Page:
Next Article in Journal
Influence of Different Types of Small Hydropower Stations on Macroinvertebrate Communities in the Changjiang River Basin, China
Previous Article in Journal
Correction: Gisele Cristina Rubert et al., Evapotranspiration of the Brazilian Pampa Biome: Seasonality and Influential Factors. Water 2018, 10, 1864
Open AccessArticle

Hydrogeochemical Assessment of Groundwater Quality of Mokopane Area, Limpopo, South Africa Using Statistical Approach

1
Graduate school of Environmental Science, Hokkaido University, Sapporo 060-0810, Japan
2
Faculty of Environmental Earth Science, Hokkaido University, Sapporo 060-0810, Japan
3
Natural Resources and Ecosystem Services, Institute for Global Environmental Strategies, Hayama 240-0115, Japan
4
Key Laboratory of the Coastal and Wetland Ecosystems (Xiamen University), Ministry of Education College of the Environment and Ecology, Xiamen University, Xiamen 361102, Fujian, China
*
Author to whom correspondence should be addressed.
Water 2019, 11(9), 1891; https://doi.org/10.3390/w11091891
Received: 14 July 2019 / Revised: 6 September 2019 / Accepted: 7 September 2019 / Published: 11 September 2019
(This article belongs to the Special Issue Water Quality Assessments for Urban Water Environment)
Despite being a finite resource, both the quality and quantity of groundwater are under tremendous pressure due to rapid global changes, viz. population growth, land-use/land-cover changes (LULC), and climate change. The 6th Sustainable Development Goal (SDG) aims to “Ensure availability and sustainable management of water and sanitation for all”. One of the most significant dimensions of the SDG agenda is the emphasis on data and governance. However, the lack of good governance coupled with good observed data cannot ensure the achievement of SDG6. Therefore, this study strives to evaluate water quality status and hydrochemical processes governing it in the data-scarce Mokopane area of South Africa. Groundwater is the main source of fresh water supply for domestic usage, intensive agriculture, and mining activities in Mokopane. In this study, hydrogeochemical analysis of groundwater samples was employed to calculate the water quality index (WQI) and evaluate factors governing water quality evolution in the study area. Statistical and spatial analysis techniques were carried out to divide sampling sites into clusters and delineate principal factors responsible for determining water quality of the sampled groundwater. Results suggest that most of the physico-chemical parameters are within permissible limits for drinking water set by the World Health Organization (WHO), except for high fluoride in some samples. Na-HCO3 is the most abundant water type followed by Mg-HCO3, which indicates dominance of Na+, Mg2+, and HCO3±. Rock-water interaction is the prime factor responsible for fluoride enrichment in water. The alkaline nature of groundwater favors the release of exchangeable F from minerals like muscovite. The WQI suggests that 80% of water samples fall into the good and excellent categories. Poor management of untreated domestic sewage and agricultural runoff is a main factor for the bad/very bad categories of water samples. As the area lacks any credible scientific/government work to report water quality and its management aspects, the findings of this study will definitely help both scientific communities and policy makers to do what is needed for sustainable water resource management in a timely manner. View Full-Text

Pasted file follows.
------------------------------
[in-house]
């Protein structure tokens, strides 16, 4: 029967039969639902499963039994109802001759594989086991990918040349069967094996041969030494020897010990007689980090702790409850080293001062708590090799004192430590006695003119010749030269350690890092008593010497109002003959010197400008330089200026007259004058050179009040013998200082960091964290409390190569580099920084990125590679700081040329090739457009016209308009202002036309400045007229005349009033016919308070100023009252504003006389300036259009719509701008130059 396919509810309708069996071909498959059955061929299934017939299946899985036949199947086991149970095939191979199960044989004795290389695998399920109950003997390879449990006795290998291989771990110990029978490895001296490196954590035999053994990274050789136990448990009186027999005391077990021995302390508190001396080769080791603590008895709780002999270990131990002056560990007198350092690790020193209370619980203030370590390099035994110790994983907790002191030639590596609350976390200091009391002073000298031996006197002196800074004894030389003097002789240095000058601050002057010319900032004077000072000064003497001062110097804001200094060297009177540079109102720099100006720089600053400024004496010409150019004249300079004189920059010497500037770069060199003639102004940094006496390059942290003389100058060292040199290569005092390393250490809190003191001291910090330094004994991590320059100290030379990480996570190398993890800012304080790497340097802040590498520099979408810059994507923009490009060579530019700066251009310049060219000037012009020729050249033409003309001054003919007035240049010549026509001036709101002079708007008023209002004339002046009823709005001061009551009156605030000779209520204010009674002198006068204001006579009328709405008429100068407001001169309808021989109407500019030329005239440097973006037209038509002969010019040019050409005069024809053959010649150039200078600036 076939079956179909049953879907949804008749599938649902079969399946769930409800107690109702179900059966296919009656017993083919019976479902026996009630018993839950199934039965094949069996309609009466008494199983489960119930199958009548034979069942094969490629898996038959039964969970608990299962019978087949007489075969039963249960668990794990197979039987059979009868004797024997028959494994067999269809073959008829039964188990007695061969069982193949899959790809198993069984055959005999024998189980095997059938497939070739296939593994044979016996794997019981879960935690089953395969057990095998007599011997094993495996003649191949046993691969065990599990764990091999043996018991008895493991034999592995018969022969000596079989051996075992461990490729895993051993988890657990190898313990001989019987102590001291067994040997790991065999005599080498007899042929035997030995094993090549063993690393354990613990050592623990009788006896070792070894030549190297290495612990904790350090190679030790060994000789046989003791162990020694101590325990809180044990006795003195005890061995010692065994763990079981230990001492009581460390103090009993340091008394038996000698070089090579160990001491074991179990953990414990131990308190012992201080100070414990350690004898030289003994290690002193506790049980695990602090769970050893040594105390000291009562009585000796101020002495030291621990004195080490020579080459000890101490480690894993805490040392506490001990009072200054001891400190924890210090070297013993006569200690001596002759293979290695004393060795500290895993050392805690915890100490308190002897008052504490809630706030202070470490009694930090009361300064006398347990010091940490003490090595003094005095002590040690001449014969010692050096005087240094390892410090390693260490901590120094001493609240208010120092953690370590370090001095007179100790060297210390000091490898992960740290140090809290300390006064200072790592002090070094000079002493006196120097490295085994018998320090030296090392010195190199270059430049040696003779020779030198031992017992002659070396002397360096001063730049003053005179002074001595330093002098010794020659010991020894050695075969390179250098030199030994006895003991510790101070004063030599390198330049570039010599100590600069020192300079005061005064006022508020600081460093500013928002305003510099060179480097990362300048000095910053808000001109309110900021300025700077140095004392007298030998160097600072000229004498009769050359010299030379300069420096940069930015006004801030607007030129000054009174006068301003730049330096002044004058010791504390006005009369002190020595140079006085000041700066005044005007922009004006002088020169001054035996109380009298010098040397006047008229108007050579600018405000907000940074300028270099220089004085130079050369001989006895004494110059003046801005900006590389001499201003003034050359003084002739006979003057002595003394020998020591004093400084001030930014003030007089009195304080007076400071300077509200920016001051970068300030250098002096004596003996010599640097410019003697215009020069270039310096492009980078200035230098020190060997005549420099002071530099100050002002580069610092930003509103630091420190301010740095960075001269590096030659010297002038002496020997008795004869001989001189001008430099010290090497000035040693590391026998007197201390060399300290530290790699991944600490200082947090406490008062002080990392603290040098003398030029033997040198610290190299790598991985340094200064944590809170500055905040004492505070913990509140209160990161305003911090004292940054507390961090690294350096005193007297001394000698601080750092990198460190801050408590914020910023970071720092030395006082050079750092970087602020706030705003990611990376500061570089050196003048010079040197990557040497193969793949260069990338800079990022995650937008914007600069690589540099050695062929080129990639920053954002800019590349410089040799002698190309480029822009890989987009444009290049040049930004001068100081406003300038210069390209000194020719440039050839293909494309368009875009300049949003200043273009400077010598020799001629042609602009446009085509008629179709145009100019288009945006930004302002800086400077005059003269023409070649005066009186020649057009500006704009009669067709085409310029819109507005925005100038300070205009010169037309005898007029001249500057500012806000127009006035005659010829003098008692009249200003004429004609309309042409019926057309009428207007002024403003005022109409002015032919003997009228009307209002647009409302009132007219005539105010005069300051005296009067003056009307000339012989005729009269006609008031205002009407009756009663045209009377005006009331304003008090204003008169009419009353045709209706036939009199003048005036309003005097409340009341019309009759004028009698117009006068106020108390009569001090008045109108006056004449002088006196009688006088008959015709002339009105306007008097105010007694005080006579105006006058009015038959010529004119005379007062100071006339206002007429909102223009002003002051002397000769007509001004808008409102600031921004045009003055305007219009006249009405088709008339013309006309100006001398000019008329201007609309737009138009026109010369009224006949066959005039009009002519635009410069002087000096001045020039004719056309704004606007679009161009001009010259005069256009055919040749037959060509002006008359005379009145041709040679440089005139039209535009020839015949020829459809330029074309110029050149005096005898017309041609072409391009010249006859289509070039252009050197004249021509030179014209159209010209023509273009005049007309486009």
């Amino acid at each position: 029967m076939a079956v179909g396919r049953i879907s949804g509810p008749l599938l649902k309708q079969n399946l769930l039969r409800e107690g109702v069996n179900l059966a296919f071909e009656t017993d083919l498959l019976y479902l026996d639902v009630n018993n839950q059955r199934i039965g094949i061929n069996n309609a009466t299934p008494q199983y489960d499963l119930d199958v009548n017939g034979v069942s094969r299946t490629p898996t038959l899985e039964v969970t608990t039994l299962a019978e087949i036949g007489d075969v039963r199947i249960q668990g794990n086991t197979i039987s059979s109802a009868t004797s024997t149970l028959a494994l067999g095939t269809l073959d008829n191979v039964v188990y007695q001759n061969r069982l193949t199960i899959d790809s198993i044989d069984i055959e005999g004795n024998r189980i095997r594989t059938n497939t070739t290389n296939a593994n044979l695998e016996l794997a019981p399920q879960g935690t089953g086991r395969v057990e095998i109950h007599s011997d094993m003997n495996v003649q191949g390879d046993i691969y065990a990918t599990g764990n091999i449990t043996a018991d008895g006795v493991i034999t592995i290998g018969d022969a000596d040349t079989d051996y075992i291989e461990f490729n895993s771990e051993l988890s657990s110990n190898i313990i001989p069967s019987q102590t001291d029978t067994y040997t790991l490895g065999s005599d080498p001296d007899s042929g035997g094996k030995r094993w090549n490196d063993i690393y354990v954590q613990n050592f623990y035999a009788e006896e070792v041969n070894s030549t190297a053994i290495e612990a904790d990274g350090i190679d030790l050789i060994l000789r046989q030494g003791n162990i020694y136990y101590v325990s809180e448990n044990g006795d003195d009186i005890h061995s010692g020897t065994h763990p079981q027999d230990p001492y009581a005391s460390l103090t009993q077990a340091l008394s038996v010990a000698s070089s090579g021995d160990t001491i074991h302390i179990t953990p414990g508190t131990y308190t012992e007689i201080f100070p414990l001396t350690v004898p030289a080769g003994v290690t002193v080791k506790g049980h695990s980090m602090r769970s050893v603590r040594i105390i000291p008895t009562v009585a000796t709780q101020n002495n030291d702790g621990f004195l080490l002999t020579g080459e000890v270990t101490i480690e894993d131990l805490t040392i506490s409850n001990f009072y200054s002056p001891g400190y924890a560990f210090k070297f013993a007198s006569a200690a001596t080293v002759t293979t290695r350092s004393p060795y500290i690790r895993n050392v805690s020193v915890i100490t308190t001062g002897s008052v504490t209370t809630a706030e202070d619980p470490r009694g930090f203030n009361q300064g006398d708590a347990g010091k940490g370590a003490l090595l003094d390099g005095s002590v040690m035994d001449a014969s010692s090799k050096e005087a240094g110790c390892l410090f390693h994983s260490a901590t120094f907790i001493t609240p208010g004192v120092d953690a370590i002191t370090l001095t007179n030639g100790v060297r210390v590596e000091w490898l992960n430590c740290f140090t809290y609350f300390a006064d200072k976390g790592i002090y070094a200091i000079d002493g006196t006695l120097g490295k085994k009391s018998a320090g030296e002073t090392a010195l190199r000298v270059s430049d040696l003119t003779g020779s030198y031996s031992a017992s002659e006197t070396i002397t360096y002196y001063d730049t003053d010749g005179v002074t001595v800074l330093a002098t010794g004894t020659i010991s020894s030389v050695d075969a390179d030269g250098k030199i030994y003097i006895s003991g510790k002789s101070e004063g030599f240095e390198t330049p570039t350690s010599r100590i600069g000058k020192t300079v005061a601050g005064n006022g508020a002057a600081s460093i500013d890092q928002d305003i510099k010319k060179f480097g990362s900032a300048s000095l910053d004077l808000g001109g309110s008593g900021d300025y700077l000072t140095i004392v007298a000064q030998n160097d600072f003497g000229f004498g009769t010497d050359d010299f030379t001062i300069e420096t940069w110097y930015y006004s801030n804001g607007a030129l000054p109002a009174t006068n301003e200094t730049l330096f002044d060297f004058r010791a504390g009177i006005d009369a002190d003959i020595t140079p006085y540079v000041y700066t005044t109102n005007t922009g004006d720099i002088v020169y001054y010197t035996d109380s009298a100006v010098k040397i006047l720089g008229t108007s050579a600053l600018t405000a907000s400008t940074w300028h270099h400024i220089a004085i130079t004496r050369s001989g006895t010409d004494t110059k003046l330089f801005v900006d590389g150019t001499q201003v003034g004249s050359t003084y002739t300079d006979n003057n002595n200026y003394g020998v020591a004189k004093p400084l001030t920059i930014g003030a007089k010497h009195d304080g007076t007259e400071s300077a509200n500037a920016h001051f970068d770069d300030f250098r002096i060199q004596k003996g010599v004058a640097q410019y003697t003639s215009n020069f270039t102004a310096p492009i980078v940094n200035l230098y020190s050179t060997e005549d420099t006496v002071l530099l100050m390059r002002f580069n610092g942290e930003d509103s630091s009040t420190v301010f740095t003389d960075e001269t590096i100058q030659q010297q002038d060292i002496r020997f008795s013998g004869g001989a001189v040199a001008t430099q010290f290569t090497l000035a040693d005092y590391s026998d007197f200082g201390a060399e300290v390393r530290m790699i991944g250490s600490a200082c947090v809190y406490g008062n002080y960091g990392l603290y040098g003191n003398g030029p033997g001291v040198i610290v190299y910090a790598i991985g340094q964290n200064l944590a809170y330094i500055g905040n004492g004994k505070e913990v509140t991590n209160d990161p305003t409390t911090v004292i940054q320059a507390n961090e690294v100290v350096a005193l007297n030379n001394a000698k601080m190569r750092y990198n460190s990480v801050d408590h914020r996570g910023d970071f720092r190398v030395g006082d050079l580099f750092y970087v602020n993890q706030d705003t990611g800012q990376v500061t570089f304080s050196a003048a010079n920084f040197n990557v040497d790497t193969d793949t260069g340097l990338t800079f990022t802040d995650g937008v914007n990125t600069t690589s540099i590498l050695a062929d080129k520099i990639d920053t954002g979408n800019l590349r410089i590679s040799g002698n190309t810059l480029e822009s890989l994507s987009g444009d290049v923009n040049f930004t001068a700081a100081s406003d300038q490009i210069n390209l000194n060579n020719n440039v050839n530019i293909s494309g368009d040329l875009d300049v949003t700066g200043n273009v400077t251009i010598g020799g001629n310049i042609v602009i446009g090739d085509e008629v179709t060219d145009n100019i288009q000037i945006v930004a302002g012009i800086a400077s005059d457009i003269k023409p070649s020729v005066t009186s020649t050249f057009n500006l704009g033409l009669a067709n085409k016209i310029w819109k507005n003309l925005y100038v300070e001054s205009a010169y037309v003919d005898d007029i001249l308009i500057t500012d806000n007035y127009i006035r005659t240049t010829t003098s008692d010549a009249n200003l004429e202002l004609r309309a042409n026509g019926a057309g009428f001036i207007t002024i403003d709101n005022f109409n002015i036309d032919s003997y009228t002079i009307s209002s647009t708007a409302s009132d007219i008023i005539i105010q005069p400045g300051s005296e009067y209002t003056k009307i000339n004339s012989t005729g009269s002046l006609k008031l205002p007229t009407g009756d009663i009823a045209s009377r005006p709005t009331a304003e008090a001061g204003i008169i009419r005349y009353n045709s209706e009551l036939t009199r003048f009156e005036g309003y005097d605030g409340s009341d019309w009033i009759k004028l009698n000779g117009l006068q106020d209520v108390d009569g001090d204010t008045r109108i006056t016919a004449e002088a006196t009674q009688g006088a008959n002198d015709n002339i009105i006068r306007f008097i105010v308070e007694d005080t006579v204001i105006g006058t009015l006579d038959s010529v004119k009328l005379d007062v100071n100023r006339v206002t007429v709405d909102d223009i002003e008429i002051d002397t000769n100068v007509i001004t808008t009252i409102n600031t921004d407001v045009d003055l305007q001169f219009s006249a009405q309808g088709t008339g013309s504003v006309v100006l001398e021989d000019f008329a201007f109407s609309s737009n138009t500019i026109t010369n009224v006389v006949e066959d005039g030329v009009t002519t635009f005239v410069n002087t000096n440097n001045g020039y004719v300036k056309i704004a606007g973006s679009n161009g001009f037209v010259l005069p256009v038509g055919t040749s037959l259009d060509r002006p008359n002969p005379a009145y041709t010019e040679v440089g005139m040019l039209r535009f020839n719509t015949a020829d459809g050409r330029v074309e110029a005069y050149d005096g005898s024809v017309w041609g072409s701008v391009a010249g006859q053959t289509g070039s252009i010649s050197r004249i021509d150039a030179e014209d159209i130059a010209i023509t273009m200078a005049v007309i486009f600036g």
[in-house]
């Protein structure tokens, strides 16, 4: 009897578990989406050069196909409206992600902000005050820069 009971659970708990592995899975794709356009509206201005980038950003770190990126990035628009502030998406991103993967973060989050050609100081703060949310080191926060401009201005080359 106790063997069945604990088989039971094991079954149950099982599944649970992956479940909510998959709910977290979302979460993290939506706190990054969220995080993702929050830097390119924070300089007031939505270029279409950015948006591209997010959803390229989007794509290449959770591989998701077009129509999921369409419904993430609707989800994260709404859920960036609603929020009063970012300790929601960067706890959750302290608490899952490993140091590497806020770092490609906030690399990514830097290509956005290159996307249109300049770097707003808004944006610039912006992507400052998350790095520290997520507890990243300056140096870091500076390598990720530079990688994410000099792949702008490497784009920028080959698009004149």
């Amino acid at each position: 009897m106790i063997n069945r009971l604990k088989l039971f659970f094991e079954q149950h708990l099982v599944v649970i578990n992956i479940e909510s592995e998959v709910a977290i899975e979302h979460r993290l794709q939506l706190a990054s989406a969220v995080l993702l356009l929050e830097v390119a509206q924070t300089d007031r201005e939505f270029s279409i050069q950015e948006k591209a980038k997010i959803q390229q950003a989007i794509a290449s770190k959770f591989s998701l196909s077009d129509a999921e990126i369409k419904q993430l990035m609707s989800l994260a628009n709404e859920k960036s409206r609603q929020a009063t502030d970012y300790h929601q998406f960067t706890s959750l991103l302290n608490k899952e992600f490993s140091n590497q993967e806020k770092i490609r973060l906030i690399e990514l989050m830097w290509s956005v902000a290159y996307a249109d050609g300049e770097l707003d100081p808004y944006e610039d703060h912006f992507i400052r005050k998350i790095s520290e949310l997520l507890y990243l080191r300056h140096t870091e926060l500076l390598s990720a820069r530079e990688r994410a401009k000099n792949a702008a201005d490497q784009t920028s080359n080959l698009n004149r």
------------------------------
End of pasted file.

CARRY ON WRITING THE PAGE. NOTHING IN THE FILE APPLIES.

Keywords: groundwater; geospatial analysis; hydrogeochemical assessment; multivariate statistical analysis; water quality index groundwater; geospatial analysis; hydrogeochemical assessment; multivariate statistical analysis; water quality index
Show Figures

Figure 1

MDPI and ACS Style

Molekoa, M.D.; Avtar, R.; Kumar, P.; Minh, H.V.T.; Kurniawan, T.A. Hydrogeochemical Assessment of Groundwater Quality of Mokopane Area, Limpopo, South Africa Using Statistical Approach. Water 2019, 11, 1891.

Show more citation formats Show less citations formats
Note that from the first issue of 2016, MDPI journals use article numbers instead of page numbers. See further details here.

Article Access Map

1
Back to TopTop